It took me a moment to get a handle on the writing style here. The text mentions some things out of their expected order, and the meaning and feel isn’t clear upfront, but instead requires reading through the text. However, this gave the text a unique voice, and created emergent meaning that I liked a lot. A totally great sentence: “As by now you’ve assumed, the players are giant monsters.” The text definitely communicates the feel of this game.

The trading of narration through the deck of cards is clear, and I think the use of tactile elements – miniatures, props, cardboard highrises, physical presence, actual darkness – will all help creative some amazing experiences. The game is on the border of my earnestness threshold – but I think I’d want to try it or help facilitate it.

I think the balance of narrative power might be a bit fragile. Not just enforcing the careful driving of the municipal light truck, but moreover, the range of what someone can narrate with a card on their turn. The epilogue cards are also very open-ended. It seems up to social contract everyone being on the same page, basically. (I also think the exact mechanics of the light truck seem a bit awkward – maybe I’m not imagining it right – but I’m sure there’s another tacile mechanic that will work here.)

The character descriptions ask some far-raising questions. (Perhaps some of them should have some more concrete hooks to help stories get under way?) I would be curious see how their stories turn out.

A rambling aside: let me mention Kid Koala’s “Space Cadet” soundtrack. A few weeks ago, I saw a him at show at darkened gallery space; the audience was lying down on foam cushions with wireless headphones synced to the DJ’s output and strange ambient noise in the audible background. It was a shockingly chill and thoughtful experience. So when I was reading your game, this is the soundtrack I heard.

Lady and the Tower by Joel P. Shempert (link)

This is a game about exploring mysteries, and the setting is evocative. I like the Bluebeard references, and yet it’s clear that the game doesn’t have to end up in that direction. It’s up to the players’ choices to reveal different kinds of revelations. What’s interesting is that this creates a real a mystery without it being the product of a single GM’s machinations. In fact, what is at the heart of the mystery is the players’ own characters. You start play not truly knowing your own characters intentions or motivations, and you ultimately come to revelations that your character always knew (but that are a complete surprise to the player). The use of the “advent calendar” method to preserve the mystery is a cool idea, and presents a new way of packing a preset scenario for one-shot play.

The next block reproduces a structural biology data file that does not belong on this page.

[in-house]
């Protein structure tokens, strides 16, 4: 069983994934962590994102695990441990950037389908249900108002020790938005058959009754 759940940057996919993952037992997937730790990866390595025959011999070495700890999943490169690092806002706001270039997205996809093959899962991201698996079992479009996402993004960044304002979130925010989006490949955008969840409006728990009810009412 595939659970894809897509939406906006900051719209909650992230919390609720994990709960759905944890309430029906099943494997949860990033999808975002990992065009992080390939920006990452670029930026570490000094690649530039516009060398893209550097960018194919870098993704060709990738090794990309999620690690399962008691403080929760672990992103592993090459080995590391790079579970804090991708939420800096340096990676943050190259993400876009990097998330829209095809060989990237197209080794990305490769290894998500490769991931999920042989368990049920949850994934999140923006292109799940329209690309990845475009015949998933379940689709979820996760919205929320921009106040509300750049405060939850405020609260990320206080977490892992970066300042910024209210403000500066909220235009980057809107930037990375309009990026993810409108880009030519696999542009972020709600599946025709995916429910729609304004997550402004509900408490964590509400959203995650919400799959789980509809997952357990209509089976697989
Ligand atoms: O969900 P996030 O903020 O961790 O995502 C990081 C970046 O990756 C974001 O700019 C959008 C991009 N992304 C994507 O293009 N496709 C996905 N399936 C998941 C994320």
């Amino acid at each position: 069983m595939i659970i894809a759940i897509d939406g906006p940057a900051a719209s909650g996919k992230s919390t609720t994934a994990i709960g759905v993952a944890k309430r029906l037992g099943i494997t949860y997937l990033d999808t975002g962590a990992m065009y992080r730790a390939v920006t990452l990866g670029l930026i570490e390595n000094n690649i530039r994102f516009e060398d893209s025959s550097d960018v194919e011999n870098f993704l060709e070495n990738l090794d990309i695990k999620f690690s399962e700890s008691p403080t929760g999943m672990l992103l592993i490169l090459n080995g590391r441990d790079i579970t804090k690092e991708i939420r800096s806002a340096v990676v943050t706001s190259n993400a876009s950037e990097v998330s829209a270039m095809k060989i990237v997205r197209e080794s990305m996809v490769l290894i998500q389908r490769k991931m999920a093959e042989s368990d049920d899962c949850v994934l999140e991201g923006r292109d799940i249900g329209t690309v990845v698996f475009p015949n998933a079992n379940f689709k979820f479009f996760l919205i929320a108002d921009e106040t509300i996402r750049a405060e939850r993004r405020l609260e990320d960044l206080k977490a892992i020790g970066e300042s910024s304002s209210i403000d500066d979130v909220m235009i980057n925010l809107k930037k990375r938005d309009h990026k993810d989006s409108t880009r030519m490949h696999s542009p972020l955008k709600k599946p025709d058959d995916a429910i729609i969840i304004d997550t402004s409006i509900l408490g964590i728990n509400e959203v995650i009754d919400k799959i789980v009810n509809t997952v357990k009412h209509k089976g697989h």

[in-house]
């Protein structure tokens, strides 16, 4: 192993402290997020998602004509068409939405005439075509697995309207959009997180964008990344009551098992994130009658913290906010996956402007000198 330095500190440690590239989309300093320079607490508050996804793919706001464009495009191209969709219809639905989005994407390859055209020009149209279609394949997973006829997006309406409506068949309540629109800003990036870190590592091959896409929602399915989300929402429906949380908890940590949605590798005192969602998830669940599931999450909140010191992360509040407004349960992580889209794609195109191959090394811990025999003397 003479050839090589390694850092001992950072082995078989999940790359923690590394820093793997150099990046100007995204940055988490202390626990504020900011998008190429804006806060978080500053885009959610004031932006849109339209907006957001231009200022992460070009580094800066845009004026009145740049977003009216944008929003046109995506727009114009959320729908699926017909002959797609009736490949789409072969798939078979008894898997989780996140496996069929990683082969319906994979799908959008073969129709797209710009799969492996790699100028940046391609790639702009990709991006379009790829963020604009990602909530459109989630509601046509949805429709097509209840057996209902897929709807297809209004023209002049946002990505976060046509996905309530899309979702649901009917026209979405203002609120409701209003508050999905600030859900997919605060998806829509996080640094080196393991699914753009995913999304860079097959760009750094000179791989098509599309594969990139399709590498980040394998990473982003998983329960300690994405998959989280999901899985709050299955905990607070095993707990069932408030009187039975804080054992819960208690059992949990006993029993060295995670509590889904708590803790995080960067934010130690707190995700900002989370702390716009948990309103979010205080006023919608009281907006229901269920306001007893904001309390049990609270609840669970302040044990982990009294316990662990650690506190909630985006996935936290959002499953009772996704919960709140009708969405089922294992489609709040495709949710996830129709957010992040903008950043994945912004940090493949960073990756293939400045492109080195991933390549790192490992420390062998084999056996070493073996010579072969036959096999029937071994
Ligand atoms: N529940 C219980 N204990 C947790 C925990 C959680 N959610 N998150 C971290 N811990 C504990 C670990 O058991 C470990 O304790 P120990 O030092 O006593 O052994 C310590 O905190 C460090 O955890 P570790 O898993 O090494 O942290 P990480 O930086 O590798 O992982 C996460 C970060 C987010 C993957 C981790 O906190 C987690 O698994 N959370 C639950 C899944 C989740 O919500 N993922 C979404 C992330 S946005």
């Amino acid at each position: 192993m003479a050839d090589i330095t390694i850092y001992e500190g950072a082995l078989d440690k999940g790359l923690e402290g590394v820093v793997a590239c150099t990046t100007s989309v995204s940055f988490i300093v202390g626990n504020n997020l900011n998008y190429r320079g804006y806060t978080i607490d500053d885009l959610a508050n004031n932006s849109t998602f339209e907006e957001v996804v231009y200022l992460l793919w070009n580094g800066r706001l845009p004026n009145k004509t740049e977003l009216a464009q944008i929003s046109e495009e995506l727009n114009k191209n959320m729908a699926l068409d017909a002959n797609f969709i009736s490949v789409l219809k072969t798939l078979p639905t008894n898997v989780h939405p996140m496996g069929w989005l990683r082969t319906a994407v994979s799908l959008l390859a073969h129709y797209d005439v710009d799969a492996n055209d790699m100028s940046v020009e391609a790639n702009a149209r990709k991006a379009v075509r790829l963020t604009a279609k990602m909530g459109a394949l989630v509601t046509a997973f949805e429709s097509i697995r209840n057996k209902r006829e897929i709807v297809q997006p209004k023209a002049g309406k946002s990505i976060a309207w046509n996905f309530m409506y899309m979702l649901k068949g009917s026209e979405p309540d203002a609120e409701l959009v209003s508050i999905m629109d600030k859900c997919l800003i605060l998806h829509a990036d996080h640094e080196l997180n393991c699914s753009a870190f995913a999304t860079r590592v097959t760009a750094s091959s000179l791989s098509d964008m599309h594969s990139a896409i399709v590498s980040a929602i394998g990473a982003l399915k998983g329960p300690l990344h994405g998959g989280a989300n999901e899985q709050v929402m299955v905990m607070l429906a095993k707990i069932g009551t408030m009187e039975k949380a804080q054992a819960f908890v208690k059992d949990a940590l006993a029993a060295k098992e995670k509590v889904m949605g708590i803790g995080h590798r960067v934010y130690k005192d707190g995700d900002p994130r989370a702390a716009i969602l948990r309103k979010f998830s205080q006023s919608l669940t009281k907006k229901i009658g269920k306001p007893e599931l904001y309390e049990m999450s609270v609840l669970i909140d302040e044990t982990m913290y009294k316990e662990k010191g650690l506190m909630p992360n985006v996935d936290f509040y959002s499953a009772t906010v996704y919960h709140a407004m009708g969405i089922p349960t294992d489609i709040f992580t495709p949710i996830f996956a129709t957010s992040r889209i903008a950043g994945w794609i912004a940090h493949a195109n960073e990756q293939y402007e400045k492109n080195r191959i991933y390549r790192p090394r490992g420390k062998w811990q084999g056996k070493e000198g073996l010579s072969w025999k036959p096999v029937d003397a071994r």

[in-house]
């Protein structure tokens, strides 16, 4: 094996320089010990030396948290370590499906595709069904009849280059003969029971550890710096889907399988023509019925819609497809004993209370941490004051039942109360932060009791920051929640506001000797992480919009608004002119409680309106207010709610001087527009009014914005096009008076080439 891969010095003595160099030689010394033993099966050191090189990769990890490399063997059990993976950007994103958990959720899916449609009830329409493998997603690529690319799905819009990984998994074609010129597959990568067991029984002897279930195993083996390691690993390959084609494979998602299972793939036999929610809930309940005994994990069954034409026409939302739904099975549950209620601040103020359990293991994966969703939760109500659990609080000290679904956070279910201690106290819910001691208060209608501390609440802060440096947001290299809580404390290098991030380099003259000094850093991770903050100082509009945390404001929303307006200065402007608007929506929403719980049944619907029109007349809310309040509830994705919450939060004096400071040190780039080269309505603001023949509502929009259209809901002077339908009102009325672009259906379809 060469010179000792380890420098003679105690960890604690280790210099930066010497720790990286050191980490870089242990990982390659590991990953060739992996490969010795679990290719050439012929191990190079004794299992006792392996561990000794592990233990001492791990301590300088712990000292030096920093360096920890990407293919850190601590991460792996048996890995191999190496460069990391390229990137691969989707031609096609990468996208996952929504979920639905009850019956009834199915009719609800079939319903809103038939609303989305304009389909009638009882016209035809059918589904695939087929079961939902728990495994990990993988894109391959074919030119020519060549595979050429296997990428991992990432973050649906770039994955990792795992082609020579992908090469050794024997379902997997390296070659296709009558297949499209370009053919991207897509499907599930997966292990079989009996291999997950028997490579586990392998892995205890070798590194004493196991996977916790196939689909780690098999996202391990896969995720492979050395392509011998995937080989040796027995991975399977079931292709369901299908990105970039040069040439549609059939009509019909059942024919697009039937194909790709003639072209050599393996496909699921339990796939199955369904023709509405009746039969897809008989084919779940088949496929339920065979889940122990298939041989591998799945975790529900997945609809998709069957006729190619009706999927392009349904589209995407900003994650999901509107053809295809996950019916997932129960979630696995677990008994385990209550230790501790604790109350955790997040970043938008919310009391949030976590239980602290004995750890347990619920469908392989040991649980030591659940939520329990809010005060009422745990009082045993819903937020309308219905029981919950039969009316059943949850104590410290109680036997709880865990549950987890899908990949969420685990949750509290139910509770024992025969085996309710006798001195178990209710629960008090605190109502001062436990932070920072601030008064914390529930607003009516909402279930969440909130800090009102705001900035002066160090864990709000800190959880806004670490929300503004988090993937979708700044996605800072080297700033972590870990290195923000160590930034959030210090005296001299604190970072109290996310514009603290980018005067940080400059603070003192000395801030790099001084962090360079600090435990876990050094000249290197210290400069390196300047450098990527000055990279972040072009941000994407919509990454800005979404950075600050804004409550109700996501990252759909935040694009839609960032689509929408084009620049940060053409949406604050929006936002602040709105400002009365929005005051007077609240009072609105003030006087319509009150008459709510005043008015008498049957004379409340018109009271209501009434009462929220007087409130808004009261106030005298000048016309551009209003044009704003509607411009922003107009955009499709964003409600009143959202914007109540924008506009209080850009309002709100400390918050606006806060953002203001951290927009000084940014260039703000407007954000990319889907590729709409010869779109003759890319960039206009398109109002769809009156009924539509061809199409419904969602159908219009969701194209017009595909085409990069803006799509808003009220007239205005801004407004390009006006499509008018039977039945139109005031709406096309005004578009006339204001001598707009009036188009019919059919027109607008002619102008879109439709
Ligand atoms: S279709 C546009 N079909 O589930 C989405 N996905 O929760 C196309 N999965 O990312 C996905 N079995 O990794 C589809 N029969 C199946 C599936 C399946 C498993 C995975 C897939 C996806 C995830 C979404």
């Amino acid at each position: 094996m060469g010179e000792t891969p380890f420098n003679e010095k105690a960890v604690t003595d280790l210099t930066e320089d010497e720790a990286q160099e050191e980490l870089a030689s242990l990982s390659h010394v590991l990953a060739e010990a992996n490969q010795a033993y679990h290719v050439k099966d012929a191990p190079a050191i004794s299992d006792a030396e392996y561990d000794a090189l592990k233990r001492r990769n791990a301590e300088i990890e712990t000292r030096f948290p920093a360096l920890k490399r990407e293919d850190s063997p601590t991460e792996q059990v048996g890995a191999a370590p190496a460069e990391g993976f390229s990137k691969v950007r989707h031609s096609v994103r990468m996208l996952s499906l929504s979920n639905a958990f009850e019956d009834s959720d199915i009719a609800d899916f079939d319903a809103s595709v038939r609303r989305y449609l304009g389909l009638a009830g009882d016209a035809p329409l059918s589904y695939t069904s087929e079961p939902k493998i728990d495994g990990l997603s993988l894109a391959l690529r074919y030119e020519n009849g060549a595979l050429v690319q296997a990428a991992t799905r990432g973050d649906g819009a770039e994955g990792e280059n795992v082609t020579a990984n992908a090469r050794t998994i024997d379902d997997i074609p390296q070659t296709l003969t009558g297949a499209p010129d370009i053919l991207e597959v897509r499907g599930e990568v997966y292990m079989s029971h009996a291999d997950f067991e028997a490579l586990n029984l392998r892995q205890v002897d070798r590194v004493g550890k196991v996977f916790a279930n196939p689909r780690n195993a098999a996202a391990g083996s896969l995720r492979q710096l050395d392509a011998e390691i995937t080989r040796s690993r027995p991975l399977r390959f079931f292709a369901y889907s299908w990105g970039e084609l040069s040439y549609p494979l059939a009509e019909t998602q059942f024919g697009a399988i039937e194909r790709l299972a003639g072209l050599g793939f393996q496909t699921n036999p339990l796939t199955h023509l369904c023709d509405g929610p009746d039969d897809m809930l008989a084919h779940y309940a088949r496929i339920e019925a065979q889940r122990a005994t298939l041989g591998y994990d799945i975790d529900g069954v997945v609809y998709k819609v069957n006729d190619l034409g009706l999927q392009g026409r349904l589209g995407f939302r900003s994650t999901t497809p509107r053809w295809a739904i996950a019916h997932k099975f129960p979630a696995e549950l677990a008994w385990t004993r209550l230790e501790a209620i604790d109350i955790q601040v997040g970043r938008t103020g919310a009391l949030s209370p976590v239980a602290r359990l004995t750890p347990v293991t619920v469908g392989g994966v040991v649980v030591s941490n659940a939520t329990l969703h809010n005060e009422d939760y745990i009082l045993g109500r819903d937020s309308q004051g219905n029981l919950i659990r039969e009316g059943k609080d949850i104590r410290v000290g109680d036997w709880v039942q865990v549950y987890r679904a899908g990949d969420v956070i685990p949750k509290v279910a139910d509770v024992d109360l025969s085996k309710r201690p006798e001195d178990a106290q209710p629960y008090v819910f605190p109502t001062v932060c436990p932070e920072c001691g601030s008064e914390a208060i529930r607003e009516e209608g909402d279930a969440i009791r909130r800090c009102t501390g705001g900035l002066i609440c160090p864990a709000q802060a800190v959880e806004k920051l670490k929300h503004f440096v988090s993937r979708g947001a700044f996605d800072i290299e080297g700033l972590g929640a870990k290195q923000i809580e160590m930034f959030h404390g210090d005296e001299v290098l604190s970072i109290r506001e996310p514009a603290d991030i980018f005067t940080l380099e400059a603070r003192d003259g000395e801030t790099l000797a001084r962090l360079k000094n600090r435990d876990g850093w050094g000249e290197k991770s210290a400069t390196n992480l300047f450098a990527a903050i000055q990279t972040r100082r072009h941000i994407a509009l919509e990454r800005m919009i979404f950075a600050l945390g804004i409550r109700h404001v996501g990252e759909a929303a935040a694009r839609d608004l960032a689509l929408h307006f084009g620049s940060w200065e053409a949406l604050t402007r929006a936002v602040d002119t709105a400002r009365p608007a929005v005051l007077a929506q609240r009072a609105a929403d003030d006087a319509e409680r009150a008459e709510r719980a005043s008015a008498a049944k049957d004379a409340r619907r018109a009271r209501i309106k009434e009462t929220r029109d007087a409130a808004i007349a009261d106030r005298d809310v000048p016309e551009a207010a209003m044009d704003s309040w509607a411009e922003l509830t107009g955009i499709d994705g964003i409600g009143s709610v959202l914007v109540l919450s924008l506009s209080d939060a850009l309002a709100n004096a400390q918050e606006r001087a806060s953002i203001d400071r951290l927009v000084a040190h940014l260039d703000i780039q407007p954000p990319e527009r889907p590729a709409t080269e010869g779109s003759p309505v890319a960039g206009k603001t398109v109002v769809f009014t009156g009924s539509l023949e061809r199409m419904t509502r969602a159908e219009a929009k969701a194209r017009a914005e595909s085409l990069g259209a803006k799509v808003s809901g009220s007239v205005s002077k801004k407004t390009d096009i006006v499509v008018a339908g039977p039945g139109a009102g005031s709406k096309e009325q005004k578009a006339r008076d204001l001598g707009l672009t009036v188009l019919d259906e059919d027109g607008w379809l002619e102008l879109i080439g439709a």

There is a fragile center in the game where the players have to balance what they guess about their characters nature and intentions against what they may ultimately reveal, and how to imply some possibilities with closing off others. (For example: showing affection for another character without declaring onself as entirely devoted, if that revelation is to come later.) It simply takes a lot of balance, and there will possibly be parts of the game where a player has to reconcile what they think they knew with the text that was just revealed.

I also think there may be an issue with having the scenes progress at a leisurely pace, and not rushing too quickly to the reveals. Regardless of whether the characters want to hold their secrets close, the players most likely want to find out their own secrets, and there will be a tension to jump to reveals. However, doing this will cheapen the reveal itself, unless it unfolds naturally through the course of drama. Perhaps playtesting will help show what else will provide the right framing for scenes so that the scenes have a purpose in their own right. Open scene-framing with ambiguous characters could be intimidating.

One other cool thing about the game: the different roles are quietly asymmetrical and different. The Lord and Bishop share their broad narration of the world at large in complimentary ways; the Lady is, by contrast, limited to her internal monologue, but that is itself a commentary and calls attention to her as the protagonist in a neat way. (There is a problem that the Lady’s internal monologue might work against her hiding her own intentions from others; but maybe there’s the possibility of the Lady’s monologue as being itself an inconsistent/unreliable perspective, and that’s cool again.)

The Words by greyorm (link)

Powerful, dark and gritty, street-level supernatural urban horror. This entry has lots of flavor and knows the tone it wants to strike. It uses its elements well (four forge threads, no less) while going into its own direction. Games like this are welcome. The nature of The Words is slightly ambiguous, and I’d like to find out more.

I think the game could benefit from something more clear about what the Words are. Not a discrete definition – implications are more powerful than known quantities – but ultimately, the group needs to come to some consensus about what the scope of these powers can be. “Anything” seems challenging and broad. Perhaps it works, regardless; the cards can work for or against even the strongest fictional effect.

The mechanics are primarily card based. (Relatedly: I’d like to see what other mechanical implications of cards/hands/decks can come into play, beyond their use as a randomizer.) I like that the hand of cards is used in chargen just as it is used later in conflicts.

It see how the Sin and Integrity attributes are core to the game, and are the key angle by which a player can push harder against challenges. (Without further adjustment, I’d guess that card draws are roughly even, and then it becomes a question if either side is desperate enough to keep drawing.) It also seems that the general pressure within the game is that, as the player uses Sin and Integrity, their values will be pulled downwards until the character is deformed and ultimately eliminated. I’d like to see other reward cycles in play beyond this spiral to push the players in other directions.